Labour submits N615,000 minimum wage demand in fresh proposal

Organized labor in Nigeria, represented by the Nigerian Labour Congress (NLC) and Trade Union Congress (TUC), has reportedly demanded a new minimum wage of N615,000 for workers in the country. The figure was reached after consultations between the NLC and TUC, according to an unnamed executive of organized labor. However, the wage may still increase due to the recent hike in electricity tariff.

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The demand for a new minimum wage prompted the establishment of a 37-member panel chaired by former Head of the Civil Service of the Federation, Bukar Aji. The panel consists of representatives from the federal and state governments, the private sector, and organized labor. The panel’s task is to recommend a fair and sustainable minimum wage, as the current N30,000 minimum wage expired at the end of March 2024.

The NLC and TUC have submitted their proposed wage figure to the government, but it remains to be seen whether it will be accepted. The NLC president, Joe Ajaero, had previously announced a proposed minimum wage of N1 million, citing rising inflation and the impact on workers’ livelihoods. However, according to another labor leader, the NLC and TUC have tentatively agreed on a wage of N615,000.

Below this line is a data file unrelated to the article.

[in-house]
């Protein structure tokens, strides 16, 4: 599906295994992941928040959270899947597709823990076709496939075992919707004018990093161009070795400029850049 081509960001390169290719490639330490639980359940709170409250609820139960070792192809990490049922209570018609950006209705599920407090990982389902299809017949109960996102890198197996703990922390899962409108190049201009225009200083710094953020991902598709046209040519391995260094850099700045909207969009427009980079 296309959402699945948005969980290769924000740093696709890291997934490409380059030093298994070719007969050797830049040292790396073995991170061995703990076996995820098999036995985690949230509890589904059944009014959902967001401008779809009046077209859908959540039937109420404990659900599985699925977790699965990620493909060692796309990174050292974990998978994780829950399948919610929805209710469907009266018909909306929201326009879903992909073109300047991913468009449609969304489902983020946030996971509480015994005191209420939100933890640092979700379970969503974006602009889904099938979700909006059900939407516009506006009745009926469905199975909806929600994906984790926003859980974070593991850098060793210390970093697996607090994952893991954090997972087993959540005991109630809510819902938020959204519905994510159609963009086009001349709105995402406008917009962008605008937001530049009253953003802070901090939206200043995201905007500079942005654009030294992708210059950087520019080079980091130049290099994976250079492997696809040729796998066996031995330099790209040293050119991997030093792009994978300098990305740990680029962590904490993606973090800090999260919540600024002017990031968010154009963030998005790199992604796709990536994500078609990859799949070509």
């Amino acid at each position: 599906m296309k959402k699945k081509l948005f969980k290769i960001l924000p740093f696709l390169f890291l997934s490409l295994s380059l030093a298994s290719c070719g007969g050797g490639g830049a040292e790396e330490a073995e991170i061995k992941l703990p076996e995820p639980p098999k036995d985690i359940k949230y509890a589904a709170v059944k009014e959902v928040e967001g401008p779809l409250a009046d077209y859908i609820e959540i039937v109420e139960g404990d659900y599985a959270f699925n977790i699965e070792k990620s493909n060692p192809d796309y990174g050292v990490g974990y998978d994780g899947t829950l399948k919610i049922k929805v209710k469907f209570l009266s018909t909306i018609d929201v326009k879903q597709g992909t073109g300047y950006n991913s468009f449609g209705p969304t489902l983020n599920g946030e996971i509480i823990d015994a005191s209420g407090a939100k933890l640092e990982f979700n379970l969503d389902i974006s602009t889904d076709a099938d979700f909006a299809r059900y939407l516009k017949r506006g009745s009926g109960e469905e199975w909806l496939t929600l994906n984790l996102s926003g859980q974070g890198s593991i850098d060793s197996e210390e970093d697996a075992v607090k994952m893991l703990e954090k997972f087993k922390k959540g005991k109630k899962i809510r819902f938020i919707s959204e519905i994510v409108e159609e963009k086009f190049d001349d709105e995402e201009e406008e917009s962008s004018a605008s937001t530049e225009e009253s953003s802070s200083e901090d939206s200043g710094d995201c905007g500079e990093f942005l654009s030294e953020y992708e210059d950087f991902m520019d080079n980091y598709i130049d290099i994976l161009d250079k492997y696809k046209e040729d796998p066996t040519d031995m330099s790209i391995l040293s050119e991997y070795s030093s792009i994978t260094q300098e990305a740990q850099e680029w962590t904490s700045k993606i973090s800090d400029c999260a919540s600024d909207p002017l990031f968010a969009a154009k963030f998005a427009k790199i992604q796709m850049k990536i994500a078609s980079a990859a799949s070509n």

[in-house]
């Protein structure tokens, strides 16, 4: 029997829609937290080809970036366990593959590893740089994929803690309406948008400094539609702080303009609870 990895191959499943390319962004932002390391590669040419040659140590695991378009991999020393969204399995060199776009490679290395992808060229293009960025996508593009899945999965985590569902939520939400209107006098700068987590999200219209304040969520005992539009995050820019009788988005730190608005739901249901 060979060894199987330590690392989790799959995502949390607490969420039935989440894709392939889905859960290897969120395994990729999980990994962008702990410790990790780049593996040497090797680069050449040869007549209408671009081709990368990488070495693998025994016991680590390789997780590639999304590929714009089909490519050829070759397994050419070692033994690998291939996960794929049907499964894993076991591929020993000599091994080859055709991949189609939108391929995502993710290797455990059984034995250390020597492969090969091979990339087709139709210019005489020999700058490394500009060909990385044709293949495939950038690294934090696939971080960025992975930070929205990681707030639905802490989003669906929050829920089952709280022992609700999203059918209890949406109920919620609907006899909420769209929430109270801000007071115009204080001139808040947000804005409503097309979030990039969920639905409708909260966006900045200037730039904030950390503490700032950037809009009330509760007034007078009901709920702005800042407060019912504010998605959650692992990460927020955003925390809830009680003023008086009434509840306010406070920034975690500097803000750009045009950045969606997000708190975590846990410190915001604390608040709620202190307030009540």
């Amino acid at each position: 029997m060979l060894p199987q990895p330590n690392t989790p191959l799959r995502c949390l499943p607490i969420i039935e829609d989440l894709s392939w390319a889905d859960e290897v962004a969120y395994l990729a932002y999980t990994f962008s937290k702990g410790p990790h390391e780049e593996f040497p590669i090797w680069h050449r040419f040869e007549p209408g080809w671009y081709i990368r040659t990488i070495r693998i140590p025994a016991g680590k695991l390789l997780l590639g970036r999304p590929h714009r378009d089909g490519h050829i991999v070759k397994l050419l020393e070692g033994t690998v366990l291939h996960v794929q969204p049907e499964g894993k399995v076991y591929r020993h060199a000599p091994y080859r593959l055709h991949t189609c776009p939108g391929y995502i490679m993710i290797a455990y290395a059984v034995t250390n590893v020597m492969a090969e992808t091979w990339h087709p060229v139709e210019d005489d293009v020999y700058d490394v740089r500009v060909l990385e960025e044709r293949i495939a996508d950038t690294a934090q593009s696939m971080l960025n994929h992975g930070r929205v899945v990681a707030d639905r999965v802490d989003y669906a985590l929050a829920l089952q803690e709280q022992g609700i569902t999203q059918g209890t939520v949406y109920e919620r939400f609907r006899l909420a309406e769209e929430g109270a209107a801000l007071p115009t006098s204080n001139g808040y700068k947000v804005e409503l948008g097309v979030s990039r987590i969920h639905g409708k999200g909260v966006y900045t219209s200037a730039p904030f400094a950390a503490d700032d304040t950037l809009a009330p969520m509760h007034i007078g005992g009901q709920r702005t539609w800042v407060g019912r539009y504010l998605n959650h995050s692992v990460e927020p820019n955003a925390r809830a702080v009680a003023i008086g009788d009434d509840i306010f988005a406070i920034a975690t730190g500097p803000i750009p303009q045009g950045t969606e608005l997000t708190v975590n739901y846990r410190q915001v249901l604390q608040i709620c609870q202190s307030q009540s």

The labor leader also mentioned that negotiations are ongoing, and the recent increase in electricity tariffs will be a point of discussion. The government’s unilateral decision to remove electricity tariff subsidies without stakeholder engagement is seen as a defiance of the Electricity Act. Organized labor views this as an opportunity to push for a higher minimum wage, considering the increased cost of electricity.

Economists have expressed different opinions on the proposed minimum wage. Some argue that the proposed figure should be a benchmark for negotiation, while others emphasize the need to consider the involvement of state governments and the private sector in implementation. The affordability of a uniform minimum wage across states is also a point of concern, as the economic landscapes vary.

It is worth noting that if the proposed wage of N615,000 is accepted, some states may struggle to meet the payment, particularly those with lower economic capacities. The Federal Government and a few states might be better positioned to handle the increased wage, while others may require special assistance and intervention funds to fulfill their obligations.

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